Perceptions and Practice Patterns of Urologists Relating to Intrarenal Pressure During Ureteroscopy: Findings from a Global Cross-Sectional Analysis

Stefanie M. Croghan, Bhaskar K. Somani, Shane W. Considine, Kieran J. Breen, Barry B. McGuire, Rustom P. Manecksha, Vineet Gauhar, B. M.Zeeshan Hameed, Sorcha O’Meara, Esteban Emiliani, Ana María Autrán Gomez, Deepak Agarwal, Emre Sxener, Fergal J. O’Brien, Necole M. Streeper, Christian Seitz, Niall F. Davis

Research output: Contribution to journalArticlepeer-review

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Objectives: To explore beliefs and practice patterns of urologists regarding intrarenal pressure (IRP) during ureteroscopy (URS). Methods: A customized questionnaire was designed in a 4-step iterative process incorporating a systematic review of the literature and critical analysis of topics/questions by six endourologists. The 19-item questionnaire interrogated perceptions, practice patterns, and key areas of uncertainty regarding ureteroscopic IRP, and was disseminated via urologic societies, networks, and social media to the international urologic community. Consultants/attendings and trainees currently practicing urology were eligible to respond. Quantitative responses were compiled and analyzed using descriptive statistics and chi-square test, with subgroup analysis by procedure volume. Results: Responses were received from 522 urologists, practicing in six continents. The individual question response rate was >97%. Most (83.9%, 437/515) respondents were practicing at a consultant/attending level. An endourology fellowship incorporating stone management had been completed by 59.2% (307/519). The vast majority of respondents (85.4%, 446/520) scored the perceived clinical significance of IRP during URS ‡7/10 on a Likert scale. Concern was uniformly reported, with no difference between respondents with and without a high annual case volume (p = 0.16). Potential adverse outcomes respondents associated with elevated ureteroscopic IRP were urosepsis (96.2%, 501/520), collecting system rupture (80.8%, 421/520), postoperative pain (67%, 349/520), bleeding (63.72%, 332/520), and long-term renal damage (26.1%, 136/520). Almost all participants (96.2%, 501/520) used measures aiming to reduce IRP during URS. Regarding the perceived maximum acceptable threshold for mean IRP during URS, 30 mm Hg (40 cm H2O) was most frequently selected [23.2% (119/463)], with most participants (78.2%, 341/463) choosing a value £40 mm Hg. Conclusions: This is the first large-scale analysis of urologists’ perceptions of ureteroscopic IRP. It identifies high levels of concern among the global urologic community, with almost unanimous agreement that elevated IRP is associated with adverse clinical outcomes. Equipoise remains regarding appropriate IRP limits intraoperatively and the most appropriate technical strategies to ensure adherence to these.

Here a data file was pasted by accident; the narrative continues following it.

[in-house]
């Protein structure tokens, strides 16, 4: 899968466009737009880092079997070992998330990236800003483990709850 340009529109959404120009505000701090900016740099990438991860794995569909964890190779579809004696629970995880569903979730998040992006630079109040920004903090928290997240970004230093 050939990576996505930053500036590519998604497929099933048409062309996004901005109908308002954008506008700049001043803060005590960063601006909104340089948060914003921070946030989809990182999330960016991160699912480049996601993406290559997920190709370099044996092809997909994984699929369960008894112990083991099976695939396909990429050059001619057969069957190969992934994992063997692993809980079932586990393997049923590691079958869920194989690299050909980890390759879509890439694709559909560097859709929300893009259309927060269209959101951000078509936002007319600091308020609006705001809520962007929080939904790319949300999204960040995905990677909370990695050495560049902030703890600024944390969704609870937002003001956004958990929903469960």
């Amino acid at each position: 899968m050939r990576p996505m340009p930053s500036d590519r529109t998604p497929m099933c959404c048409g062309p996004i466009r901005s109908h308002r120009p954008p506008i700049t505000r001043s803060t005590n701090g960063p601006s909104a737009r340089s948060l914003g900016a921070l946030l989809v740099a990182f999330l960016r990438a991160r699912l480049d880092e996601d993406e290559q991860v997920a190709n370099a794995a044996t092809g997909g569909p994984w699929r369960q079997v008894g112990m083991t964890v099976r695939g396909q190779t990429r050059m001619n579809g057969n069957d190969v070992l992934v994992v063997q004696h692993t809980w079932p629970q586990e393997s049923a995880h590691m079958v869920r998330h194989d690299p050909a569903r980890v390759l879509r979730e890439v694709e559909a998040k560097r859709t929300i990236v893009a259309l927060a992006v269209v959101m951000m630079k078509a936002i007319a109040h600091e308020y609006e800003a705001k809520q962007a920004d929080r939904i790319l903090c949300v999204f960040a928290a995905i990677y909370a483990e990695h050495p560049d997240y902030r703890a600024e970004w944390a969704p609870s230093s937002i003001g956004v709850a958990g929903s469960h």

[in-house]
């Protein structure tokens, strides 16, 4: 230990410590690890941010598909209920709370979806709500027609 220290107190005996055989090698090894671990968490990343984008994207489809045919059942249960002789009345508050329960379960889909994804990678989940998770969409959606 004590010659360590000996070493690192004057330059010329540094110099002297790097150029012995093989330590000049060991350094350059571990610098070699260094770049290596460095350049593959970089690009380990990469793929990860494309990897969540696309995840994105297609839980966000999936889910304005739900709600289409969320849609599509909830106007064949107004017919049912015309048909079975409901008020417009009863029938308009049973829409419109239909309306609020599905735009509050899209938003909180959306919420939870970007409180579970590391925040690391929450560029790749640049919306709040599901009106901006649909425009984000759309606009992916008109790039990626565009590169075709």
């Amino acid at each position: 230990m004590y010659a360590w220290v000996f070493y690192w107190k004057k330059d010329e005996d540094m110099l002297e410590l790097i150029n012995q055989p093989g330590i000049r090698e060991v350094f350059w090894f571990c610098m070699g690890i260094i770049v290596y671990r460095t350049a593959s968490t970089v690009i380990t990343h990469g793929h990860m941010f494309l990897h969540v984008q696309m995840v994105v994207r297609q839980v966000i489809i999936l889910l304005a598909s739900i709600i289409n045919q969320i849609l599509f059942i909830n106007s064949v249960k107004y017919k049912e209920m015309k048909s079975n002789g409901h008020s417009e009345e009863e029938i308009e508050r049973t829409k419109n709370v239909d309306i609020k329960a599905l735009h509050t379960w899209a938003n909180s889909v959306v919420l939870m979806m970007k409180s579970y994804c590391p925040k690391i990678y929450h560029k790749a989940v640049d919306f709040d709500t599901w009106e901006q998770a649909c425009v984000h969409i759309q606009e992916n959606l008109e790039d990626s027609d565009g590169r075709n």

Original languageEnglish (US)
Pages (from-to)1191-1199
Number of pages9
JournalJournal of endourology
Issue number11
StatePublished - Nov 1 2023

Bibliographical note

Publisher Copyright:
© Mary Ann Liebert, Inc.


  • endourology
  • intrarenal pressure
  • irrigation
  • perceptions
  • questionnaire
  • retrograde intrarenal surgery
  • retrograde pyelography
  • survey
  • ureterorenoscopy
  • ureteroscopy


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